Fianancial crisis 10 yaers on: Has the response to the 2008 crisis laid the foundations for the next?
The 15 September marks the tenth anniversary of the collapse of Lehman Brothers. The implosion of Lehman was the first major milestone of the North Atlantic financial crises, which also spilled over to the global south. Hundreds of millions of citizens were ultimately affected.
Since 2008, IFIs, the G20, governments, and central banks embarked on a reform agenda that was supposed to fix the old crises and prevent the next. Measures ranged from bank bailouts and quantitative easing to partial financial sector reform. While the impact of the old crisis is still being felt, there are already signs of the next. At the same time, the pace of financialization of the global economy keeps increasing, under the added pressure of wide-scale promotion of large infrastructure investments and related public-private partnerships.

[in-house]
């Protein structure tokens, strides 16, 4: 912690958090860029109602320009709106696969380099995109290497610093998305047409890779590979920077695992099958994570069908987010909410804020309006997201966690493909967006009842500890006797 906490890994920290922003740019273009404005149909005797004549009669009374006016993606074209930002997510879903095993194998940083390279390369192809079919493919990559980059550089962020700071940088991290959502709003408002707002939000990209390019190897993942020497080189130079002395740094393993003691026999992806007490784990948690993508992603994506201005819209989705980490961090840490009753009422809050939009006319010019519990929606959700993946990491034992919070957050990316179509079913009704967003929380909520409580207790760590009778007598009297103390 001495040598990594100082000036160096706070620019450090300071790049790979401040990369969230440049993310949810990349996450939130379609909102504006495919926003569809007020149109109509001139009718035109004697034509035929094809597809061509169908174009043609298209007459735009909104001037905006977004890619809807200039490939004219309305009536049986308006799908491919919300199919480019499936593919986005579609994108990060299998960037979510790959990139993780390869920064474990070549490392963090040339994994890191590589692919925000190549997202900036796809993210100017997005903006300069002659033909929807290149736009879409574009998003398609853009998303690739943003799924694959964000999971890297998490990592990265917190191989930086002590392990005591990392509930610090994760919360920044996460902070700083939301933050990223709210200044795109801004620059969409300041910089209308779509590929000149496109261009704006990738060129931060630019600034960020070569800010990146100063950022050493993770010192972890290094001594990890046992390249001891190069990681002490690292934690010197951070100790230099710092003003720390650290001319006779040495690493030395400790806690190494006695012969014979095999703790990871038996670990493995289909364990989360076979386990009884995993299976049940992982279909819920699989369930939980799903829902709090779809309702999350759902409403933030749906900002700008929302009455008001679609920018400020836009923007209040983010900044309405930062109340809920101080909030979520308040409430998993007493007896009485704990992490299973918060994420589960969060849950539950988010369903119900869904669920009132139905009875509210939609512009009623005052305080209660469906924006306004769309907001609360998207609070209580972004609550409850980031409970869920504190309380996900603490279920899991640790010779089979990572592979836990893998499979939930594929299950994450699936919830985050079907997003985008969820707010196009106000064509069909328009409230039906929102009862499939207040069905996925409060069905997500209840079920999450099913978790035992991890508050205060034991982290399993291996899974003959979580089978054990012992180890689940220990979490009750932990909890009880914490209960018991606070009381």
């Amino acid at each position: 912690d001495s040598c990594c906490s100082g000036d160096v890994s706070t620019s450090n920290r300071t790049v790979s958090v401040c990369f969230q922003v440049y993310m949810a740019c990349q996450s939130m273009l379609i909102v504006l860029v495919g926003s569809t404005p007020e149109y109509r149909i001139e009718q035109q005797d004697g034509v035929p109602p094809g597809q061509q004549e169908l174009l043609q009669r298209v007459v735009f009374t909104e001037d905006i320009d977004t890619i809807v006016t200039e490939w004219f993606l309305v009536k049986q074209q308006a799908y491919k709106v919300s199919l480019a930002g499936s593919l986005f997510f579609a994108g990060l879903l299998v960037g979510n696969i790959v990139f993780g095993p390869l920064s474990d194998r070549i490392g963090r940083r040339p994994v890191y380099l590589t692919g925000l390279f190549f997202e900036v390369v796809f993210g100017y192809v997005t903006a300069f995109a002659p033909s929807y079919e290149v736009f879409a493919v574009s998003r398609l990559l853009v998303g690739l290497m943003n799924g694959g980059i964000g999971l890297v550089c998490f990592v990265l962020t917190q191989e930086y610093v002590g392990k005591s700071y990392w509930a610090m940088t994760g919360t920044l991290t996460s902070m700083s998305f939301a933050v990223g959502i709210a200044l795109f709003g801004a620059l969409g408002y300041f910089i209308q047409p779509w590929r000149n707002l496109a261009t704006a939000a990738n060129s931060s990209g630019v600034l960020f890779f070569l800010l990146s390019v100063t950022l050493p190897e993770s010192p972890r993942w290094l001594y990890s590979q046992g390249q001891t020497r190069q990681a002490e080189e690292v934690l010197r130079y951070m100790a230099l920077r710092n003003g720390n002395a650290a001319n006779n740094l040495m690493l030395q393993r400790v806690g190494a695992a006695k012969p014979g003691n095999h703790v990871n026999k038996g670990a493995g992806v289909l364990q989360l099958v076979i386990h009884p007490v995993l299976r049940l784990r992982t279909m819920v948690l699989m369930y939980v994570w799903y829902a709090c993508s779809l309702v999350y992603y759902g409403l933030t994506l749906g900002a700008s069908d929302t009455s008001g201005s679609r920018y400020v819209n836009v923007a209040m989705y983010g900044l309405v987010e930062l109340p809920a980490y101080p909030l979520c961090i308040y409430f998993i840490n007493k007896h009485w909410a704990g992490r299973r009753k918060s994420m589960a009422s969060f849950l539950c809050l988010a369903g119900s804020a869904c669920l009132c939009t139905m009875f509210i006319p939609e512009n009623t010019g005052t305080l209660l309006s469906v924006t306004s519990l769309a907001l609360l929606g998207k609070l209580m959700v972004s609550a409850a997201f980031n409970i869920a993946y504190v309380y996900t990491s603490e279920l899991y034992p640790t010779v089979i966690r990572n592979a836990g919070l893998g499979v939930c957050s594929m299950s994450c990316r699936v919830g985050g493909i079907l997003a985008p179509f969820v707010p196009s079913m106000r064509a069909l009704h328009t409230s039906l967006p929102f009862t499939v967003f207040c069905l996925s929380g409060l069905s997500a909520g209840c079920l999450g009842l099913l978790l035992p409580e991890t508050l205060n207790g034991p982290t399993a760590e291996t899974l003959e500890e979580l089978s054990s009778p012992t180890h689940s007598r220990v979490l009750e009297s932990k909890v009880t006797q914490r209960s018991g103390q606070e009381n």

Where are we in this reform process? What business remains unfinished? Were the correct measures taken? Did governments just inflate new bubbles that have the potential to burst into new crises? What suggestions do academia and CSOs have for policy- and decision-makers?
Speakers include: Manuel Montes (South Centre); Tam Bayoumi (IMF); Eric LeCompte (Jubilee USA); Bodo Ellmers (Eurodad)
Side Event at the Spings Meetings: 19 April 2018, from 2pm-3.30pm in IMF HQ2 03B-838B